Nursing union: CUH needs more staff as well as beds

Nursing union: CUH needs more staff as well as beds

“To open additional beds would only bring further risks to patients and staff on existing wards and in any additional new ward area, as they would be significantly short of nursing staff." 

MORE beds are needed at Cork University Hospital — but opening them without additional staff would put both patients and staff at risk, according to a nurses’ union.

The Irish Nurses and Midwives Organisation (INMO) warned that staff vacancies at CUH make it difficult to open additional beds, despite 20 new beds being promised by Health Minister Simon Harris.

Mr Harris told the Oireachtas health committee in December that up to 190 beds were to be opened in hospitals across Ireland in the coming weeks in a bid to alleviate pressure on hospital emergency departments (EDs).

The Department of Health confirmed to The Echo that 20 new beds were earmarked for CUH.

Conor Deasy, a consultant in emergency medicine at CUH, revealed that these beds are still not open.

Conor Deasy, a consultant in emergency medicine at CUH, revealed that promised beds are still not open.
Conor Deasy, a consultant in emergency medicine at CUH, revealed that promised beds are still not open.

Liam Conway, INMO industrial relations officer for Cork, said additional beds are needed, but that more staff must be recruited to ensure they can be safely staffed.

“CUH has over 50 vacancies for areas currently opened — wards and the emergency department are already short-staffed,” he said.

“There is simply not enough staff available with the vacancies to open any additional beds.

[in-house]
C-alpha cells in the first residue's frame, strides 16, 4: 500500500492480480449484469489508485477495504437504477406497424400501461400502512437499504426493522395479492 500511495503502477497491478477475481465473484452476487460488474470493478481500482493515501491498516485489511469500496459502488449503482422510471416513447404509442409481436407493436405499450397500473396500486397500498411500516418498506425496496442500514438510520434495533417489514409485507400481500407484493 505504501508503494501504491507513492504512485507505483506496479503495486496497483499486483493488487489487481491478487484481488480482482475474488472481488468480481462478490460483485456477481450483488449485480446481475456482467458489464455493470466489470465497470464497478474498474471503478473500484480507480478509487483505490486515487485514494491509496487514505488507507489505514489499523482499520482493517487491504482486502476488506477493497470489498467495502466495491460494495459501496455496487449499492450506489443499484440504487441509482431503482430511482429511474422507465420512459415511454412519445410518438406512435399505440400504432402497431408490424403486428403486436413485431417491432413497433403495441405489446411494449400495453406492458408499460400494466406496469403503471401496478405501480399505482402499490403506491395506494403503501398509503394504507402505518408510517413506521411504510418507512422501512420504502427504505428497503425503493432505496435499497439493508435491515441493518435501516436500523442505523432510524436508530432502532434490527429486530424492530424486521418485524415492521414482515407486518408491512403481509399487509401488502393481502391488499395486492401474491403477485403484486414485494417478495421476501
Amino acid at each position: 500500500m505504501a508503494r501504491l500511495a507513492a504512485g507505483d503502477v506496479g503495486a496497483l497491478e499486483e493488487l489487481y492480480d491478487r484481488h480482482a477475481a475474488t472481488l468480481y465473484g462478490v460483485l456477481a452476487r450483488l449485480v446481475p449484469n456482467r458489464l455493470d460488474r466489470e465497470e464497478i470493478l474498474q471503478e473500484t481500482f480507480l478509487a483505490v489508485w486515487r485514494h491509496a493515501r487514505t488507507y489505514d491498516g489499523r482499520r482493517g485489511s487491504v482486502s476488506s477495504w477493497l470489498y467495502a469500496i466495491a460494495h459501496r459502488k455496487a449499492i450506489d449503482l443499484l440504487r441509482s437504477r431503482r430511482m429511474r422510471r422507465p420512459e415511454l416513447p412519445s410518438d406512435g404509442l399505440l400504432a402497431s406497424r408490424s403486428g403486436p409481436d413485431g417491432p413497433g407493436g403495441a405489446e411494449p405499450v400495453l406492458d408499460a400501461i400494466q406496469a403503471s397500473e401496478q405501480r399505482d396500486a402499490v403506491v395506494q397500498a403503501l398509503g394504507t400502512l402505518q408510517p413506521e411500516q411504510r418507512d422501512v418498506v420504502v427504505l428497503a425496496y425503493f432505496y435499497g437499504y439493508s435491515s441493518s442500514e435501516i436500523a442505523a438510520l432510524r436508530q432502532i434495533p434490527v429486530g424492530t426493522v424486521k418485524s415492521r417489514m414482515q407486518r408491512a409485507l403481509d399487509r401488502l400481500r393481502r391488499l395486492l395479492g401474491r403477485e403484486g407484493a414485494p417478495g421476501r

“To open additional beds would only bring further risks to patients and staff on existing wards and in any additional new ward area, as they would be significantly short of nursing staff.

“Additional beds are needed, however, the lifting of the recruitment derogation process nationally — an embargo but not in name — is required to fill the current vacancies and to allow for additional bed capacity to open.

“The HSE nationally continues to operate with this recruitment process.

“Therefore, the minister’s promises are not a reality at present.

Trolley figures from the Irish Nurses and Midwives Organisation show that 1,680 patients were left waiting for hospital beds across three Cork hospitals in the past month.

More than 1,100 were left on trolleys or in wards in Cork University Hospital, while a further 431 awaited beds in the Mercy, along with more than 142 in Bantry General.

CUH experienced some of its worst overcrowding in recent times during January.

The hospital had 73 patients waiting for beds on January 3, and saw 67 people on trolleys just six days later.

“January 2020 has been very difficult for patients and staff in the ED at CUH,” said Dr Deasy.

“We desperately need to see bed capacity coming on line at CUH.

“We are short medical beds, high-dependency and intensive care beds, and step down beds.”

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